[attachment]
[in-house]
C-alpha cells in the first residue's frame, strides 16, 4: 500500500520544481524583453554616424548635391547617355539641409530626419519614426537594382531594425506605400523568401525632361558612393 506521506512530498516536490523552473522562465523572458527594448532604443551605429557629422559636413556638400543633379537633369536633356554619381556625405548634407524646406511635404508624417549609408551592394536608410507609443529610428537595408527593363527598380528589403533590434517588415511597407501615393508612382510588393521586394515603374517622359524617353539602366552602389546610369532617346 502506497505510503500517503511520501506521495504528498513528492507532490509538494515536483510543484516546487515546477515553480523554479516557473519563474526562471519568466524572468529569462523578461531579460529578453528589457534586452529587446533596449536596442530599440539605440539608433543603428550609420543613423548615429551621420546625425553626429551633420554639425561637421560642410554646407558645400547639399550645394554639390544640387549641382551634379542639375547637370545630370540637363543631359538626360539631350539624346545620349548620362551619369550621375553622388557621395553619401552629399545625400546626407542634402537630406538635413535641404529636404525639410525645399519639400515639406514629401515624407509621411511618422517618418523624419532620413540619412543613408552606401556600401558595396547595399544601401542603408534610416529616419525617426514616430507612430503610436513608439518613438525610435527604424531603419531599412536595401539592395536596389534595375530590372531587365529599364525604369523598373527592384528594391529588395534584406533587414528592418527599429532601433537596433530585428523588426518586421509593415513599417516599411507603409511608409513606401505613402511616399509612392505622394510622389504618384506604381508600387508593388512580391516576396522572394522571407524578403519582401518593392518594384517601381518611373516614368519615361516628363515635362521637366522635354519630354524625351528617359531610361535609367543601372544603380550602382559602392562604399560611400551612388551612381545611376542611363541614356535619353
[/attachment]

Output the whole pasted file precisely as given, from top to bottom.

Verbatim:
[in-house]
C-alpha cells in the first residue's frame, strides 16, 4: 500500500520544481524583453554616424548635391547617355539641409530626419519614426537594382531594425506605400523568401525632361558612393 506521506512530498516536490523552473522562465523572458527594448532604443551605429557629422559636413556638400543633379537633369536633356554619381556625405548634407524646406511635404508624417549609408551592394536608410507609443529610428537595408527593363527598380528589403533590434517588415511597407501615393508612382510588393521586394515603374517622359524617353539602366552602389546610369532617346 502506497505510503500517503511520501506521495504528498513528492507532490509538494515536483510543484516546487515546477515553480523554479516557473519563474526562471519568466524572468529569462523578461531579460529578453528589457534586452529587446533596449536596442530599440539605440539608433543603428550609420543613423548615429551621420546625425553626429551633420554639425561637421560642410554646407558645400547639399550645394554639390544640387549641382551634379542639375547637370545630370540637363543631359538626360539631350539624346545620349548620362551619369550621375553622388557621395553619401552629399545625400546626407542634402537630406538635413535641404529636404525639410525645399519639400515639406514629401515624407509621411511618422517618418523624419532620413540619412543613408552606401556600401558595396547595399544601401542603408534610416529616419525617426514616430507612430503610436513608439518613438525610435527604424531603419531599412536595401539592395536596389534595375530590372531587365529599364525604369523598373527592384528594391529588395534584406533587414528592418527599429532601433537596433530585428523588426518586421509593415513599417516599411507603409511608409513606401505613402511616399509612392505622394510622389504618384506604381508600387508593388512580391516576396522572394522571407524578403519582401518593392518594384517601381518611373516614368519615361516628363515635362521637366522635354519630354524625351528617359531610361535609367543601372544603380550602382559602392562604399560611400551612388551612381545611376542611363541614356535619353